Quick Takes on some of the sci fi / fantasy TV shows currently airing.
The X-Files (FOX): I have to admit that anticipation has been high for the revival of this show but that I found myself rather disappointed after the first episode. They tried to cram way too much in by getting people up to speed then introducing a convoluted new conspiracy that Mulder bought into way too easily. And of course Scully quickly slips back into the naysayer role despite all that she has already seen over the years. It doesn’t help that they reverted to copy and paste dialog a bit too much, but then it was borrowing from itself and likely trying to keep the familiar–and expected–pattern of the original show in place. Another problem the revival is facing is that so much of the territory it covered in its original run has become so ingrained in genre tropes to the extent that it has become a regular target for riffing and parody. That makes it hard to take the show seriously with such a straight-faced approach. Still, the episode showed some promise beyond its exposition-ramming stumbles and I plan on sticking with it for the remaining five episodes.
Legends of Tomorrow (CW): This is another highly anticipated show that disappointed somewhat with its first episode. It teams up heroes and villains that we have previously seen on Arrow and The Flash with time traveler Rip Hunter in the requisite quest to save humanity from impending doom. The setup was pretty much expected, so I can’t knock the show for that. And it definitely delivers on superhero action without the soap opera asides that drag Arrow and The Flash down to a crawl at times (the first episode at least). But apparently in order to save on budget they had to just copy and paste dialog and plot points from previous movies and television shows to cut costs on the writing staff. I have heard this described as Doctor Who meets Guardians of the Galaxy, and it comes uncomfortably close to ripping off those and more. I still consider it to be a ton of fun in a guilty pleasure sort of way, but it sure would be nice if not every line of dialog had a strong ring of “been there, done that” to it. Hopefully that will become less of an issue as the series progresses.
Galavant (ABC): The second season of this show finds Galavant and King Richard developing a bromance as they attempt to raise an army to win back Richard’s kingdom and also save Princess Isabella from having to marry her cousin. I’ve made it through six episodes of this season (two thirty minute episodes air back-to-back each week) and the first two had me rolling on the floor in laughter. The rest haven’t been quite as high on the laugh-scale, but were still chuckle-inducing at times and overall enjoyable to watch. I’m not sure why more people aren’t tuning in for this one (it is at historically low ratings levels for a Big Four broadcast network show), especially considering that it has really hit its stride in its second season. But I am enjoying watching a show that is just fun to watch without a complicated story arc or dark, troubled characters, and that just wants to make me laugh.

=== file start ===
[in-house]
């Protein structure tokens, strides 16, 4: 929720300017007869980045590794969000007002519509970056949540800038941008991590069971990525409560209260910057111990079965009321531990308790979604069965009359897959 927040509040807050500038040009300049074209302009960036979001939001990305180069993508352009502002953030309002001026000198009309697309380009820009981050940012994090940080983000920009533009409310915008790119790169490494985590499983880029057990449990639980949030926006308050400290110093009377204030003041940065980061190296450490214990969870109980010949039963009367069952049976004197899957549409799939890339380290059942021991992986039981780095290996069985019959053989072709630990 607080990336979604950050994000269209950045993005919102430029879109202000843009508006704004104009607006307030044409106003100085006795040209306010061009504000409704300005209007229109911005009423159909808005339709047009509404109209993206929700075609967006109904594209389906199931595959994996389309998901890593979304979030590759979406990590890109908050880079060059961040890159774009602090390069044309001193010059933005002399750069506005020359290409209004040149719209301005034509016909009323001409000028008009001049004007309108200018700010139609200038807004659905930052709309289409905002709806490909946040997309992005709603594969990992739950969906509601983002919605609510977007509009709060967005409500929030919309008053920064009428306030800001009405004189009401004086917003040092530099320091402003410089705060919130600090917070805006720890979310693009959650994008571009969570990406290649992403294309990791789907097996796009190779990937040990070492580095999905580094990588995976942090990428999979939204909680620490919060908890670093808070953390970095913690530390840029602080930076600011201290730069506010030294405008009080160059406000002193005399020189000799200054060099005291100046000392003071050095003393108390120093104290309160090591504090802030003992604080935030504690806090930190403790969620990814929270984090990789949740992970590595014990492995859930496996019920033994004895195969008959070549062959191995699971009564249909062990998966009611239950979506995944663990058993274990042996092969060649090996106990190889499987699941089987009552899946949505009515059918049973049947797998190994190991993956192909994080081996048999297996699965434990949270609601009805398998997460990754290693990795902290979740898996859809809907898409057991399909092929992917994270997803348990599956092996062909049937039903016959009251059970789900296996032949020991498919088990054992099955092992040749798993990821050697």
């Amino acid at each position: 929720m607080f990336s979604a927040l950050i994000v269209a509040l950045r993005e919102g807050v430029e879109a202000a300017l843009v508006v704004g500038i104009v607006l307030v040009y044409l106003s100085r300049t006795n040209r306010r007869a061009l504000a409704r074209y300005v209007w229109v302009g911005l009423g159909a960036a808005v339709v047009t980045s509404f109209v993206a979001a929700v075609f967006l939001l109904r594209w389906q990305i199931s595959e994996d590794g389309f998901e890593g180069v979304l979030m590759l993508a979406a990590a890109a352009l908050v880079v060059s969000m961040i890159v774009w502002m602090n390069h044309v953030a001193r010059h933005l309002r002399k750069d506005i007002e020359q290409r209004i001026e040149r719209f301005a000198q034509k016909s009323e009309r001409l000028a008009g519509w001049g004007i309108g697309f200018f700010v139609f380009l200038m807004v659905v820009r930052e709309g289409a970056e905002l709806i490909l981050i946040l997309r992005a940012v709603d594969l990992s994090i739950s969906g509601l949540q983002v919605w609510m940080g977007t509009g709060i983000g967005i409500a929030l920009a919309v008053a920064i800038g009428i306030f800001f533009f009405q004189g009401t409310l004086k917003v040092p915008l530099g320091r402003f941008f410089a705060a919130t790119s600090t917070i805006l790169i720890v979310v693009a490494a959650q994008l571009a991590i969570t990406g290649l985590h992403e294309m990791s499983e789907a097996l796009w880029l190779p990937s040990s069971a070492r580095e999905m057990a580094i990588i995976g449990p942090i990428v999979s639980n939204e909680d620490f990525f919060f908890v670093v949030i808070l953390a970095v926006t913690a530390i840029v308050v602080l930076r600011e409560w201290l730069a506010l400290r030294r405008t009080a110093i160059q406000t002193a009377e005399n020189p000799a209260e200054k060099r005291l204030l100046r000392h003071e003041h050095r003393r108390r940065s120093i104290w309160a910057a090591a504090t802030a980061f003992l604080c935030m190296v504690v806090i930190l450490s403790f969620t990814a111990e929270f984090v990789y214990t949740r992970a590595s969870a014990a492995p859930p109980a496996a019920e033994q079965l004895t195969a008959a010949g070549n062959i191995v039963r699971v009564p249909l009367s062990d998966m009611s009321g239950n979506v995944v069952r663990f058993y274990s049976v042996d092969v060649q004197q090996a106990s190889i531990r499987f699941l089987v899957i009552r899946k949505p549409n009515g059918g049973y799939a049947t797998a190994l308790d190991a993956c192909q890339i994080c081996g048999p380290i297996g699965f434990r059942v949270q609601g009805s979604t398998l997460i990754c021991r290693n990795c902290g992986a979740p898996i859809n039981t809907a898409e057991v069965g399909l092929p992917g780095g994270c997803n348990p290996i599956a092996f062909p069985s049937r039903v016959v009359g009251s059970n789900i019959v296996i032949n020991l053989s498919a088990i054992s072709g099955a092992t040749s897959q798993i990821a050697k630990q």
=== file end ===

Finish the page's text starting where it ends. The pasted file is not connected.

Second Chance (FOX): This new entry on FOX is about a recently deceased, 70 year old former police officer who is brought back to life because he has specific DNA that can reverse the cancer in his benefactor. He is revived as a young man who happens to have exceptional strength and other physical abilities and he decides to go after the people who killed him and who may be a threat to his son (also a police officer). I went into this one with low expectations and found myself pleasantly surprised after the first two episodes. It looks like it is essentially headed toward the procedural with a twist territory, but it has enough of its own unique elements to keep it interesting. There is also plenty of potential to explore some of the moral dilemmas presented, though broadcast network tends to shy away from that sort of thing. And this show is already in trouble because of the low ratings it has pulled thus far, leading FOX to the decision to kick it to Fridays. That’s a shame, because this one has some potential if allowed to explore some of the concepts it has toyed with thus far. I wouldn’t call it a great show, but one that could work in that direction if given the chance.
The Magicians (Syfy): I finally got around to watching the first episode of this new entry from Syfy (which is available to view online at this link), and found that I rather enjoyed it. It follows a college student who has been having trouble coping with the real world, and as it turns out he has a talent for magic and is invited to join the secretive school Brakebills College for Magical Pedagogy to develop his skills. This one has frequently been referred to as an adult version of Harry Potter, which is essentially correct if you acknowledge those “adults” are actually young twenty-somethings. It throws in the requisite sex to prove it is a show for grownups, but that doesn’t distract too much from the story which progresses quite well over the first episode. It sets up an interesting setting with characters who aren’t just genre cut-outs, and I will definitely be tuning in for the next few eps to see how it develops.
Beowulf (Esquire): This British made series originally looked like it might deliver an interesting spin on the Old English legend, but instead cries out that it wants to be Beowulf meets Game of Thrones. I can’t quite figure out if it is retelling the original tale or taking place after Beowulf faced off against Grendel and his mother (is that “troll” supposed to be the Big G or some other beast?). And the first episode delivers such a mess of a tale that I’m not sure I’m interested. I may sample one more episode to see how it progresses, but there’s a lot of other sci fi / fantasy to watch so it will be hard to work it in.